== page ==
The maximum sentence for this offense is five years’ imprisonment. In addition to this, the offender can also be subject to other penalties such as restraining order, fines and community service.
It’s important to note that domestic abuse and coercive behaviour are not limited to physical violence, it can include assault, threats, humiliation, and controlling behaviour. The law also recognises that these behaviours can happen in any type of relationship, not just romantic ones.
Using a solicitor, a victim of domestic violence and abuse can obtain injunctions to protect themselves and their families from an abuser.
These injunctions can include:
If you are married to your abuser and wish to obtain a divorce, an expert from our panel of family law solicitors can help you through this process. We can also help in sorting out finances and the splitting of assets after the divorce.
If you are in an abusive relationship and have children, a family law solicitor will be able to provide you with the best advice and assistance on ensuring appropriate contact arrangements are in place between your former partner and your children.
If you are currently experiencing domestic abuse, contact us to find out how we can help.
Do I need to pay for a domestic abuse solicitor?
In the UK, domestic abuse victims are entitled to legal aid in certain circumstances. Legal aid is financial assistance provided by the government to help individuals access legal services. The Legal Aid, Sentencing and Punishment of Offenders Act 2012 (LASPO) provides legal aid for victims of domestic abuse in certain civil and family law cases.
Victims of domestic abuse may be eligible for legal aid in the following cases:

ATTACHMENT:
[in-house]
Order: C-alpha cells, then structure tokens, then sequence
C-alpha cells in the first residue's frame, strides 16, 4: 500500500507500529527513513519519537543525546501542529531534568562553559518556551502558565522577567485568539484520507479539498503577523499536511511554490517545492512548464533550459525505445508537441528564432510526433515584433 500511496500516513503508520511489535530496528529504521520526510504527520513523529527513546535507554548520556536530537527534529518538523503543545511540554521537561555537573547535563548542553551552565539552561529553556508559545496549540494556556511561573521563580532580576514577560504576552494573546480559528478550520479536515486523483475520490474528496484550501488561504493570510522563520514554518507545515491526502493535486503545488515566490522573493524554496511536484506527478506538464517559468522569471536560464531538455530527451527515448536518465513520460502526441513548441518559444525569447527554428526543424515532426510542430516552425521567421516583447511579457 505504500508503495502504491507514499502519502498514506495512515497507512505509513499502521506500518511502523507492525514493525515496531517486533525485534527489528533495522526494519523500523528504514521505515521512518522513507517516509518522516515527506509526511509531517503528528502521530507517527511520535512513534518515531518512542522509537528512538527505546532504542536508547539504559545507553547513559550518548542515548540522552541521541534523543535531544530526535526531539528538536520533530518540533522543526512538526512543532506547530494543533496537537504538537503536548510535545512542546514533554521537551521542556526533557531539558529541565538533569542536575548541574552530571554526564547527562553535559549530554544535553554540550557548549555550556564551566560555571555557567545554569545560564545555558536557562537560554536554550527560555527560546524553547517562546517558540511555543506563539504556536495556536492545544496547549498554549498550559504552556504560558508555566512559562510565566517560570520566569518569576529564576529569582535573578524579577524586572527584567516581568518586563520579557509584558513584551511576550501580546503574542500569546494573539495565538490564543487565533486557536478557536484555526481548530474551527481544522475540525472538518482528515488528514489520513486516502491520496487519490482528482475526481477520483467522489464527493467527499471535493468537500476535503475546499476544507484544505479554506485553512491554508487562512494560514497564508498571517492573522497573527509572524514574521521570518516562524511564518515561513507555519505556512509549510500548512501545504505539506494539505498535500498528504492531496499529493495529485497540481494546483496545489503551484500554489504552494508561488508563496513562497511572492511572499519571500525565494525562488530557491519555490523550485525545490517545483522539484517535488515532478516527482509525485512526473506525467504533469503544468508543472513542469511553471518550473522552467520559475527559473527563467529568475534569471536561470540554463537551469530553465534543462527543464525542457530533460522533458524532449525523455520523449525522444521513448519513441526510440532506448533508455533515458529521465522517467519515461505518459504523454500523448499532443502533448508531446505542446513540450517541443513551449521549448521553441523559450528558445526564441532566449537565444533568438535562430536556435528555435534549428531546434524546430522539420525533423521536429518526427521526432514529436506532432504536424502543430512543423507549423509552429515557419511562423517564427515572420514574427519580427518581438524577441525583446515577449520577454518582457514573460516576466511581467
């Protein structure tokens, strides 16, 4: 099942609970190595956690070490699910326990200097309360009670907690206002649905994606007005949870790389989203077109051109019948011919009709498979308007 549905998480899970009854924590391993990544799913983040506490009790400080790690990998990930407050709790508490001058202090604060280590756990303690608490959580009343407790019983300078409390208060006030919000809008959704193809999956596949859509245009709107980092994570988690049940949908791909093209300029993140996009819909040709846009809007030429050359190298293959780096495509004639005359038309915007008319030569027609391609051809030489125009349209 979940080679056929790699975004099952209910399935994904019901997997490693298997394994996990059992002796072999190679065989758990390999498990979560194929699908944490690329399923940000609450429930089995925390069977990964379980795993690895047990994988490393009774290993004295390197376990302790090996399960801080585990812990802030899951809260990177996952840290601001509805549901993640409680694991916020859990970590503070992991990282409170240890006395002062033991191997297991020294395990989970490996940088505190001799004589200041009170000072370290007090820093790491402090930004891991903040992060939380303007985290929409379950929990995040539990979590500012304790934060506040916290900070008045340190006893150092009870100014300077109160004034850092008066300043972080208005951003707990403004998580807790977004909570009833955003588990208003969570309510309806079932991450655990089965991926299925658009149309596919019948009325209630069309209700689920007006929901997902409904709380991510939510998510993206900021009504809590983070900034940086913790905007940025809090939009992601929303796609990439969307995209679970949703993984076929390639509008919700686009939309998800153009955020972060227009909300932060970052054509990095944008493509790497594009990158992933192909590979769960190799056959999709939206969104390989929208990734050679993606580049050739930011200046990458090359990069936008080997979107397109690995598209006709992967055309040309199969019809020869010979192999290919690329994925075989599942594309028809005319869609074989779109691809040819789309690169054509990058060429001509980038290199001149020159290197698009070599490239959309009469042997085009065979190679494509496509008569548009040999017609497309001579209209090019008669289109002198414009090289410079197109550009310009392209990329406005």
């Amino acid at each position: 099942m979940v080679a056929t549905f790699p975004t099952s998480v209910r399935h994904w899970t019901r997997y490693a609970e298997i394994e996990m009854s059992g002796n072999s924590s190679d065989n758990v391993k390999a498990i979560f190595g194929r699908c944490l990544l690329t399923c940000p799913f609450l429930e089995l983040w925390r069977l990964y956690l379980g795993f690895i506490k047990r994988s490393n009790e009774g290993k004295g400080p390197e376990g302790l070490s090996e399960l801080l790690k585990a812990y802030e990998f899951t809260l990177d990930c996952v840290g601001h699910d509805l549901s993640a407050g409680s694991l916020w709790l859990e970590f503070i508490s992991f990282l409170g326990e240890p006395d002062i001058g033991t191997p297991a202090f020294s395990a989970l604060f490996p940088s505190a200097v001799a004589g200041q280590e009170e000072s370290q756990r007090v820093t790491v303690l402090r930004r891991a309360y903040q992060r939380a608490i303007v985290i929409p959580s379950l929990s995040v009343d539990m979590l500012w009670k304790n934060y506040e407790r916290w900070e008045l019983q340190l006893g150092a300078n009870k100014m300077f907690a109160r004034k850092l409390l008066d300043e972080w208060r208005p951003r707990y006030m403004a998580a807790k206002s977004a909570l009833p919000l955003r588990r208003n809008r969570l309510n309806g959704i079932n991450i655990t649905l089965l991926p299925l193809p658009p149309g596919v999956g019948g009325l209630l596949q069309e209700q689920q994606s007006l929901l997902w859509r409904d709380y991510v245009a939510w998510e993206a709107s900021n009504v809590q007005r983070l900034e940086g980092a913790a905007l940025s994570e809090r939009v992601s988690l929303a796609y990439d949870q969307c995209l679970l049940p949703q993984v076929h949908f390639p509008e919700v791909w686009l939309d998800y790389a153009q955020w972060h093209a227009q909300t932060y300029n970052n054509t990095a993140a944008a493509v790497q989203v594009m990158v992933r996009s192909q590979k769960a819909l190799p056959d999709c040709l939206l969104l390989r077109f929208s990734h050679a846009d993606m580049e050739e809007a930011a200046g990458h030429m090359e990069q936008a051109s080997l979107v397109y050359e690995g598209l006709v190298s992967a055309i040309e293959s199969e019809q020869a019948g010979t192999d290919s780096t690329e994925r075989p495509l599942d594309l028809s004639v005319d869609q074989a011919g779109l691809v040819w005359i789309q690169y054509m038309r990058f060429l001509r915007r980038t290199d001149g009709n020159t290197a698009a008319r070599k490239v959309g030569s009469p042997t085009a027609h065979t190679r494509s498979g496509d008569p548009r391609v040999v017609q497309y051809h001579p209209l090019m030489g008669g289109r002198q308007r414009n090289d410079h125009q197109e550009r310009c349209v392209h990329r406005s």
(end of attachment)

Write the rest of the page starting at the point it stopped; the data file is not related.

- Injunctions: Victims can apply for an injunction (a court order) to protect themselves from further abuse.
- Divorce and financial matters: Victims can apply for legal aid to help them divorce their abuser and obtain financial support.
- Child contact and residence: Victims can apply for legal aid to help them make arrangements for their children to be looked after.
Victims of domestic abuse may also be eligible for legal aid in certain criminal cases, such as when the abuser is charged with a criminal offense.
It’s important to note that the eligibility criteria for legal aid can vary depending on the specific case and the individual’s circumstances, and it’s recommended to reach out to a legal aid provider for more information.
How can Expert Family Law’s panel of domestic abuse solicitors help with domestic abuse coercive behaviour?
Our panel of domestic abuse solicitors will ensure you get the best advice and will ensure you are made safe from domestic abuse coercive behaviour as soon as possible. We can assist by obtaining the right court order or injunction as well as assisting in divorce, child arrangements and ancillary relief.
We understand that being a victim of domestic abuse can be extremely distressing. We ensure that the domestic abuse solicitors on our panel have the skills and experience required to assist on your legal case. We can assure you that your case will be dealt with in a compassionate and understanding manner.
Get in touch today using the form at the top of the page to find out if a family law solicitor from our panel could help on your case.